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New Zealand Medical Services in Middle East and Italy

Operative Technique

Operative Technique

Two tables were used in the theatre. Improvised methods of concentration of electric light were used and standard lights were sometimes available. Arm boards were essential for the giving of page 456 blood and also pentothal injection. Suction apparatus, generally improvised, was also always used. Plain soap and water was used for skin cleansing and shaving was freely resorted to. Iodine was the usual skin application. The surgeons wore macintosh overalls, caps, and face masks. Gloves were generally worn but not always changed for each operation. Macintosh and rubber guards were commonly used, but for abdominals the full surgical technique with linen guards was used. There was great wear and tear on surgical instruments due to the constant boiling. Fine thread was generally used for ligatures.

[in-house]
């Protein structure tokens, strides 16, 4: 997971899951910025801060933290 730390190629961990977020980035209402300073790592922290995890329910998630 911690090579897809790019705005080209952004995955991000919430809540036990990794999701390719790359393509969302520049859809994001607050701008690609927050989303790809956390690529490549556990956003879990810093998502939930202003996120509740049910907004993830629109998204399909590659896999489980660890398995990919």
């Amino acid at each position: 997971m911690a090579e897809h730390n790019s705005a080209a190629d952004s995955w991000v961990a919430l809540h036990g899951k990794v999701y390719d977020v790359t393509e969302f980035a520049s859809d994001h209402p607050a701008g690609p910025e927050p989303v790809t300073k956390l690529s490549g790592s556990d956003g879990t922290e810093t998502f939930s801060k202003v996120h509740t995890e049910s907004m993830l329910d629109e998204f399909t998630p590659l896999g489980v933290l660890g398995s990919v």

As regards wound treatment, the removal of skin had been reduced to the minimum and only definitely damaged and devitalised tissue was removed. All avascular and badly traumatised muscle, however, was carefully excised as a precaution against anaerobic infection. Only definitely loose fragments of bone were ever removed. Free and, if possible, dependent drainage was provided in all large wounds associated with much muscle or bone damage. Relief of tension was of the greatest importance and incision, both longitudinal and sometimes transverse, of the fascia was regularly carried out. Foreign bodies, especially clothing, were removed if readily accessible. If deep muscular gangrene was present whole muscle groups were removed, and if the whole limb was gangrenous amputation was carried out. Ligature of the vein in addition to that of the artery was being given up in the treatment of injuries of the main vessels. Injured nerves were dealt with only by approximating the severed nerve ends. The surgeon regularly wrote up notes after the operation, both in the operation book and on the field medical card.